World Bank President Jim Yong Kim’s recent Washington Post op-ed “Make Climate Change a Priority” warned that “global warming imperils all of the development gains we have made”. Jim Kim drew on a recent World Bank report that points to the possibility for global temperatures to rise by 4 degrees Celsius or more by the end of the century, with severe natural, economic and social impacts.
Jim Kim’s call is all the more urgent given how grim are actual trends on efforts to mitigate greenhouse gas emissions. Growth in world carbon emissions from energy use in the 2000s more than tripled compared to the 1990s, averaging 3 percent a year. After repeated failures in negotiations, the goal of a global agreement on mitigation feels to be even further away today than 20 years ago. With current battles over fiscal policy, U.S. government spending on energy R&D is expected to fall rather than rise in coming years. Many experts have concluded that the aim of keeping global temperature increases down to 2 degrees Celsius or less (roughly equal to an atmospheric concentration of equivalent carbon dioxide of 450 ppm or less) is now simply no longer feasible. A study by the Stanford Energy Modeling Forum found that in most cases its models simply could not solve for a 450 ppm scenario.
So, not only is a 4 degree rise possible, the burning question is just how far we will actually exceed 2 degrees and get close to or exceed 4 degrees.
I draw three conclusions from this scenario. First, as Jim Kim stressed in his op-ed, there is an urgent need for action on mitigation outside the global negotiating framework, especially among the six biggest emitters. Second, let’s not fall under the famous definition of insanity attributed to Einstein, of doing the same thing over and over and expecting different results. In other words there is also a need for fresh “blue sky thinking” about why global negotiations are failing and how we might be able to structure approaches that are more “incentive compatible”, to use the economics jargon, including how to foster massive R&D into new energy technologies that are both clean and cheap. And lastly, given that substantial temperature increases are already “baked in the pie”, we must figure out ways to protect human welfare and development gains, by helping poor people and countries adapt to climate change.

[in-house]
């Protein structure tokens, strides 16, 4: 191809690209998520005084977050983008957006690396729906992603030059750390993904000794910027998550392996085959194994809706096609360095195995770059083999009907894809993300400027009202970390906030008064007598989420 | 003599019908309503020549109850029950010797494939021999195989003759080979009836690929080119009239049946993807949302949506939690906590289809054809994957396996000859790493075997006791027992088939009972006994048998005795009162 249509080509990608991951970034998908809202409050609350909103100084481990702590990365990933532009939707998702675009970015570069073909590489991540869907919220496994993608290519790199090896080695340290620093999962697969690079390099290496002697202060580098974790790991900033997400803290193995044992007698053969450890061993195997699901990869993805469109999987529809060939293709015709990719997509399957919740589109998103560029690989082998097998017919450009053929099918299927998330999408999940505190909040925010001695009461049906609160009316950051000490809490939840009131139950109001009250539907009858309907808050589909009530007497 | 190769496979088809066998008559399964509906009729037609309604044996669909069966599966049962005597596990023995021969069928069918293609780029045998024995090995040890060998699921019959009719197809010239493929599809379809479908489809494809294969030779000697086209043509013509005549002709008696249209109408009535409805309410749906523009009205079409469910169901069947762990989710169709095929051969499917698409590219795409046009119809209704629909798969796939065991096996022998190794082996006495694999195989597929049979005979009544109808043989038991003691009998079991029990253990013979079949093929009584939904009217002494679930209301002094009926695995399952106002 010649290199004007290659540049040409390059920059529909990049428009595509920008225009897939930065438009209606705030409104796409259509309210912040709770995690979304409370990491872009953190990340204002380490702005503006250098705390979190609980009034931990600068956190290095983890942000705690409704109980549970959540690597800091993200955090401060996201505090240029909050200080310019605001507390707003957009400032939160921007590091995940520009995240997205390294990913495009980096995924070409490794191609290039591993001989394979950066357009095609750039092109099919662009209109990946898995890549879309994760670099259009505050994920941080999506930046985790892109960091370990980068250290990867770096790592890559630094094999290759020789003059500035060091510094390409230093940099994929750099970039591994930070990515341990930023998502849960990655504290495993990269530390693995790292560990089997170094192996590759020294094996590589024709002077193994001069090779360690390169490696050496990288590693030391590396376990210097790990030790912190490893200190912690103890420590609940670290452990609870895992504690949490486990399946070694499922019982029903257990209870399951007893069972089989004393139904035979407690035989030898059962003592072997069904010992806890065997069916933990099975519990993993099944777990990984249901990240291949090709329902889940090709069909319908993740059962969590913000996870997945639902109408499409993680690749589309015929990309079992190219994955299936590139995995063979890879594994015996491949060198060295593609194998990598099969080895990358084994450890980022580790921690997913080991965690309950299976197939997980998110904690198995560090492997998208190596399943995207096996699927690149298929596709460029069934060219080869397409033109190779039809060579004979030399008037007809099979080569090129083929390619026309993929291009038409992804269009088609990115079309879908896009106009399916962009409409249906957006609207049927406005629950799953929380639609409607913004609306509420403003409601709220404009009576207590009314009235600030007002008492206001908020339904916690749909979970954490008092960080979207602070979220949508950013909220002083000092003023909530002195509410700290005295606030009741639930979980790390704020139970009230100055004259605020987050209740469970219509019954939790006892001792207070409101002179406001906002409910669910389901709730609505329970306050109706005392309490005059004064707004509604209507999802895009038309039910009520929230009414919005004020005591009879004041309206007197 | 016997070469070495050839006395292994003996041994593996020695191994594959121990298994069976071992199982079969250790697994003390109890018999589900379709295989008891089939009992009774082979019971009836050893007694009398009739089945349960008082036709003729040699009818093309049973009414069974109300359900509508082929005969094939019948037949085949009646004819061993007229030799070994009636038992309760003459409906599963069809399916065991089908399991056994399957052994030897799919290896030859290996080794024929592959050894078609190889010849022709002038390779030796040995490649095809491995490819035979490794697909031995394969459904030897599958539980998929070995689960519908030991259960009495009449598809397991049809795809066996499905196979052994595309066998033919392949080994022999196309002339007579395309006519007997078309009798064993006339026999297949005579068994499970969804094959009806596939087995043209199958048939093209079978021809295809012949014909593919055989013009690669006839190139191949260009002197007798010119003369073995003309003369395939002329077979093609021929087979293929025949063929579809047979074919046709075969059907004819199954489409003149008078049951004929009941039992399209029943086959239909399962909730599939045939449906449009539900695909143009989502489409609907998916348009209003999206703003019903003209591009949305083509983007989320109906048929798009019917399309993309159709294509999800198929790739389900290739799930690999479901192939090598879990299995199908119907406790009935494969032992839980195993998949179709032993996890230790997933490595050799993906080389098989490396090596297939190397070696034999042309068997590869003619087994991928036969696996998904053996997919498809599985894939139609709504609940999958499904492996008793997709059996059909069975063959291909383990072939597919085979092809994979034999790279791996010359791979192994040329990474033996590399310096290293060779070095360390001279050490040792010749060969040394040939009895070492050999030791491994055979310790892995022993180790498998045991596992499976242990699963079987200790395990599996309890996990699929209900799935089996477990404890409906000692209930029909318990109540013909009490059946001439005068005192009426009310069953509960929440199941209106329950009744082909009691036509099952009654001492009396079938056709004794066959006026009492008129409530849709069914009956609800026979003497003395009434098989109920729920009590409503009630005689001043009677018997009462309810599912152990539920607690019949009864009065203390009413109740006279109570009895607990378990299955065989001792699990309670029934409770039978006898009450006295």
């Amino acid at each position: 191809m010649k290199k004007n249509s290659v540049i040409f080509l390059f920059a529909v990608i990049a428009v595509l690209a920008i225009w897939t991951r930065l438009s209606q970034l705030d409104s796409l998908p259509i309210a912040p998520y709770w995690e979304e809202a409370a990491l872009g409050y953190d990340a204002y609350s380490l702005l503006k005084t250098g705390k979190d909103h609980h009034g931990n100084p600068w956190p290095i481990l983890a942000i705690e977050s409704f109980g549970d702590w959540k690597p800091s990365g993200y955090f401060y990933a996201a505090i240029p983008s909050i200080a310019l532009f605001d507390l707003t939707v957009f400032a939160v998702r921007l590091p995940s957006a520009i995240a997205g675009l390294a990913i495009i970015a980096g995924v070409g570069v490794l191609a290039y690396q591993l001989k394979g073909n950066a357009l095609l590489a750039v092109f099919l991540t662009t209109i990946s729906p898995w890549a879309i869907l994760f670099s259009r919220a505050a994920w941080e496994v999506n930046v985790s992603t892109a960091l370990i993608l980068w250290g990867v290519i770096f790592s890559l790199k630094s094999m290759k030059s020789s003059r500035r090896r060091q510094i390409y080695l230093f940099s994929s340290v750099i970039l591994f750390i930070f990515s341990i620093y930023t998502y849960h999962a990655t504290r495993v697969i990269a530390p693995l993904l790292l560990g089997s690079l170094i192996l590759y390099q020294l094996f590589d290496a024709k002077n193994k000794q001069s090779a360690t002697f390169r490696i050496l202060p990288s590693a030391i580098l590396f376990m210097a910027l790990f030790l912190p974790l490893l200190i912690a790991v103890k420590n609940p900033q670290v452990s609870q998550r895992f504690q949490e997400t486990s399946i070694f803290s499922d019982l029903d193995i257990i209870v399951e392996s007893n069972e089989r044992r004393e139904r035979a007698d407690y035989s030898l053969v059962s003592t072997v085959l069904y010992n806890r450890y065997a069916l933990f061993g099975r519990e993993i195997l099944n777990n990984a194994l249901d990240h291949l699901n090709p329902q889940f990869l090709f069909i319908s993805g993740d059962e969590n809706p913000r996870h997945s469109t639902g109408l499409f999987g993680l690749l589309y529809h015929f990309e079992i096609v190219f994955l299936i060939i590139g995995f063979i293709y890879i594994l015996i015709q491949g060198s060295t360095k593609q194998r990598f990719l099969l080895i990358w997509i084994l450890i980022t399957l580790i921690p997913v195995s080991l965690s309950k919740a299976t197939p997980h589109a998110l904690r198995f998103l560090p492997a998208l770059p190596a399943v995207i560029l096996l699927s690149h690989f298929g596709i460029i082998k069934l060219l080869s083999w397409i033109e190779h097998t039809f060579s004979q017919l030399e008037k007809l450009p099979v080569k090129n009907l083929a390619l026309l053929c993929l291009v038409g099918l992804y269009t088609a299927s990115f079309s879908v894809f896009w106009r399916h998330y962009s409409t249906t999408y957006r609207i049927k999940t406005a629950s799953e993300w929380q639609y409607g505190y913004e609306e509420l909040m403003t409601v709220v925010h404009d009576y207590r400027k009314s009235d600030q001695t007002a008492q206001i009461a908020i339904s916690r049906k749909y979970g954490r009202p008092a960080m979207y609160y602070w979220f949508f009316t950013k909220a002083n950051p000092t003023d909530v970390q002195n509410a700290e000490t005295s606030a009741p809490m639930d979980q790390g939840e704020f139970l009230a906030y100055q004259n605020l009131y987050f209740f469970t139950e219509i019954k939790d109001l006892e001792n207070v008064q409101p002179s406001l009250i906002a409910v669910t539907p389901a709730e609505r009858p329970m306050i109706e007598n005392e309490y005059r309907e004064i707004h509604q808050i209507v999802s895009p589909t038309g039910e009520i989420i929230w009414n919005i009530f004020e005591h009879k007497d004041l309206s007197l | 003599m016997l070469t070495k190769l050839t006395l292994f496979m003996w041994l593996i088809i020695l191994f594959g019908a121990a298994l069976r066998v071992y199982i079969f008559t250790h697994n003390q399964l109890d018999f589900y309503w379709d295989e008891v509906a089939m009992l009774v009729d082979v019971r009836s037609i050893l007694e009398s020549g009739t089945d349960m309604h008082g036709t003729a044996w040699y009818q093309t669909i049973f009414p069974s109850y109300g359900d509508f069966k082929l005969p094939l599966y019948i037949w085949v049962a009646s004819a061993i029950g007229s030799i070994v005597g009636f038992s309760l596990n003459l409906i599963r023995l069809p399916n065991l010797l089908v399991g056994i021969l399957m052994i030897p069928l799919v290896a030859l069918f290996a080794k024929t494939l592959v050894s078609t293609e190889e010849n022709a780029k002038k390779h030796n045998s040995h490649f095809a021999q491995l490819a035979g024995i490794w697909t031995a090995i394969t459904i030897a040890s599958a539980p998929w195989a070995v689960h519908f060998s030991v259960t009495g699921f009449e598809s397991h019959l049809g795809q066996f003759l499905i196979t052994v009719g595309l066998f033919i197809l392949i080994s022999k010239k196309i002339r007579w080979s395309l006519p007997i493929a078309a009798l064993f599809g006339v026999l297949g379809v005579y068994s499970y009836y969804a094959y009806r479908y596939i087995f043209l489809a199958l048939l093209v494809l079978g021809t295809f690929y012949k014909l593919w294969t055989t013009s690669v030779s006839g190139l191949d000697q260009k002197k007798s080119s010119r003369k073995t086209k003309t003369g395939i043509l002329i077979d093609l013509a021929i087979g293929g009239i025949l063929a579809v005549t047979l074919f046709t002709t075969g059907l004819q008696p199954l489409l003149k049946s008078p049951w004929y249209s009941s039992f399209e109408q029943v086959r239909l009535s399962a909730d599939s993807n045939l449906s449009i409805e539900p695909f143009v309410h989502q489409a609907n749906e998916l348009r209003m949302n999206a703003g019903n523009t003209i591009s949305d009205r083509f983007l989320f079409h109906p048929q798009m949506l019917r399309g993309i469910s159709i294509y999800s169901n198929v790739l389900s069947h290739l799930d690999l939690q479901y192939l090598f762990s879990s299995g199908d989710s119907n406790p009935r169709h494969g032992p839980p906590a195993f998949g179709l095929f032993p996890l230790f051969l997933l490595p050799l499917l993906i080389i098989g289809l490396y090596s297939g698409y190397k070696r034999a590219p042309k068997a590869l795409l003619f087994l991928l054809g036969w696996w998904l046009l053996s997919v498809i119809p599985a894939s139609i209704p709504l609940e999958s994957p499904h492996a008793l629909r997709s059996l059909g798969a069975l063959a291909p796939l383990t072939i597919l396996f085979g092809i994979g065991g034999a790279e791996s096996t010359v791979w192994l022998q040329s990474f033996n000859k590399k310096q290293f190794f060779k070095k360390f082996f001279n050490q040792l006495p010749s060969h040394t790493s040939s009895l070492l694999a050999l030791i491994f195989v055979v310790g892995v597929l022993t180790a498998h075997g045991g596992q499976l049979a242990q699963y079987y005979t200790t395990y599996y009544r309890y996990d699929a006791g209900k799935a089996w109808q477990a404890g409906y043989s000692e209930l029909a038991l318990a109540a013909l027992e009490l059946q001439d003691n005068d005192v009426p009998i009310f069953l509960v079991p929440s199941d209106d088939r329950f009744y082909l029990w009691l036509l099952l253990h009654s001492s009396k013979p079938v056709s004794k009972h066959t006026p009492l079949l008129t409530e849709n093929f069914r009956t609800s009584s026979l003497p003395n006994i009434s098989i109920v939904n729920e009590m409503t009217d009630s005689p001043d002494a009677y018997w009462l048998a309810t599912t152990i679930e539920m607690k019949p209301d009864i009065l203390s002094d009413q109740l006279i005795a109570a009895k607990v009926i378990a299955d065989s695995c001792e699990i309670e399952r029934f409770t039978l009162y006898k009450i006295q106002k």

Fortunately, adaptation should be easier to do, because it is usually not subject to the “environmental externality problems” that hamper mitigation – because it is mostly in people’s self-interest to adapt to climate change, regardless of what others are doing. Farmers, for example, will shift to different crops and growing methods that are better suited to new climate conditions. People will continue to shift out of agriculture – the most vulnerable sector – into industry and services, and from the countryside to cities, which – as Matt Kahn argues in his book Climatopolis – are better able to adapt to extreme shocks of all kinds. International trade itself is an adaptation mechanism, as agriculture possibly shifts to more northern climes, and as developing countries in the tropics gain comparative advantage in manufacturing and services. Perhaps most important, we can also expect ingenious human beings to innovate and find new and better ways to adapt.
So, can we just sit back and complacently twiddle our thumbs? Of course not! The more extreme and catastrophic climate change gets the more there is a possibility that it could overwhelm human capacity to adapt. So mitigation remains an urgent priority. But even outside that extreme scenario, there is an important policy agenda to deal with all sorts of market and policy failures that can hamper people’s – especially the poor’s – ability to adapt, a policy agenda which is usually good for development anyway. Poor farmers, for example, often lack access to the credit that would help them change their crop mix and growing methods. Poor economic policies can subsidize overly capital (and energy!) intensive technologies in industry, reducing unskilled job opportunities in the cities. Trade restrictions can hamper people’s ability to access new adaptive technologies from abroad, as well hampering people’s ability to adapt to climate change through trade. Investments in adaptation public goods – for example high quality meteorological forecasting and early warning systems – will become increasingly valuable.
Adapt and mitigate, mitigate and adapt – we must walk on both legs to deal with the challenge of climate change.